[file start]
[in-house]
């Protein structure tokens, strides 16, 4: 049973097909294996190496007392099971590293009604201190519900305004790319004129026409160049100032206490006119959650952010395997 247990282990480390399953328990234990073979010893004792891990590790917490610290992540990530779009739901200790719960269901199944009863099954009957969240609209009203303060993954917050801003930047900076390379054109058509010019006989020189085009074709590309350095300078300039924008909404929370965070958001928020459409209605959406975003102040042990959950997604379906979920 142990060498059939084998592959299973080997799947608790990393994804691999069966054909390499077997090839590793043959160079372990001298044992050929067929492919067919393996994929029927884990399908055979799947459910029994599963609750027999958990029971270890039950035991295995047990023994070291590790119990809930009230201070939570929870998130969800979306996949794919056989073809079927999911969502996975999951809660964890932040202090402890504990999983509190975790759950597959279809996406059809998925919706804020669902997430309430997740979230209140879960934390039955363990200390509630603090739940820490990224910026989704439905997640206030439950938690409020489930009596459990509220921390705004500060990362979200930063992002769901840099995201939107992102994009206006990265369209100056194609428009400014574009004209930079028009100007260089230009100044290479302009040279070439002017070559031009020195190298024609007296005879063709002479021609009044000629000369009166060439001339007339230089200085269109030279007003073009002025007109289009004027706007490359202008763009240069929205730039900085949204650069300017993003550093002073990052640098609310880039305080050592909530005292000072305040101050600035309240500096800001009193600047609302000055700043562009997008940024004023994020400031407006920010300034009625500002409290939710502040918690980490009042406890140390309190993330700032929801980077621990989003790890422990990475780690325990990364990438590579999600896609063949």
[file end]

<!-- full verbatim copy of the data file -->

[in-house]
């Protein structure tokens, strides 16, 4: 049973097909294996190496007392099971590293009604201190519900305004790319004129026409160049100032206490006119959650952010395997 247990282990480390399953328990234990073979010893004792891990590790917490610290992540990530779009739901200790719960269901199944009863099954009957969240609209009203303060993954917050801003930047900076390379054109058509010019006989020189085009074709590309350095300078300039924008909404929370965070958001928020459409209605959406975003102040042990959950997604379906979920 142990060498059939084998592959299973080997799947608790990393994804691999069966054909390499077997090839590793043959160079372990001298044992050929067929492919067919393996994929029927884990399908055979799947459910029994599963609750027999958990029971270890039950035991295995047990023994070291590790119990809930009230201070939570929870998130969800979306996949794919056989073809079927999911969502996975999951809660964890932040202090402890504990999983509190975790759950597959279809996406059809998925919706804020669902997430309430997740979230209140879960934390039955363990200390509630603090739940820490990224910026989704439905997640206030439950938690409020489930009596459990509220921390705004500060990362979200930063992002769901840099995201939107992102994009206006990265369209100056194609428009400014574009004209930079028009100007260089230009100044290479302009040279070439002017070559031009020195190298024609007296005879063709002479021609009044000629000369009166060439001339007339230089200085269109030279007003073009002025007109289009004027706007490359202008763009240069929205730039900085949204650069300017993003550093002073990052640098609310880039305080050592909530005292000072305040101050600035309240500096800001009193600047609302000055700043562009997008940024004023994020400031407006920010300034009625500002409290939710502040918690980490009042406890140390309190993330700032929801980077621990989003790890422990990475780690325990990364990438590579999600896609063949």